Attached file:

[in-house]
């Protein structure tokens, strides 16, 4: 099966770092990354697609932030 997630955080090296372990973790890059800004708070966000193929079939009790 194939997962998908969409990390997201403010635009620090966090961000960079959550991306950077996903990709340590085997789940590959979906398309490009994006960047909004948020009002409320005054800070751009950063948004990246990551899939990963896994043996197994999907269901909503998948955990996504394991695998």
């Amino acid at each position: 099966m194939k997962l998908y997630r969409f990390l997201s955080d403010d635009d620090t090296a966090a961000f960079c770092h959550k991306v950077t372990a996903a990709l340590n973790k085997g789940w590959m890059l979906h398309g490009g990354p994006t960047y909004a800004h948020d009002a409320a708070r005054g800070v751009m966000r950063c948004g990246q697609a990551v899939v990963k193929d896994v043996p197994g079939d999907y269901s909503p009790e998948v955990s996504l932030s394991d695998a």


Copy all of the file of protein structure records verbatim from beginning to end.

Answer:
[in-house]
């Protein structure tokens, strides 16, 4: 099966770092990354697609932030 997630955080090296372990973790890059800004708070966000193929079939009790 194939997962998908969409990390997201403010635009620090966090961000960079959550991306950077996903990709340590085997789940590959979906398309490009994006960047909004948020009002409320005054800070751009950063948004990246990551899939990963896994043996197994999907269901909503998948955990996504394991695998």
């Amino acid at each position: 099966m194939k997962l998908y997630r969409f990390l997201s955080d403010d635009d620090t090296a966090a961000f960079c770092h959550k991306v950077t372990a996903a990709l340590n973790k085997g789940w590959m890059l979906h398309g490009g990354p994006t960047y909004a800004h948020d009002a409320a708070r005054g800070v751009m966000r950063c948004g990246q697609a990551v899939v990963k193929d896994v043996p197994g079939d999907y269901s909503p009790e998948v955990s996504l932030s394991d695998a």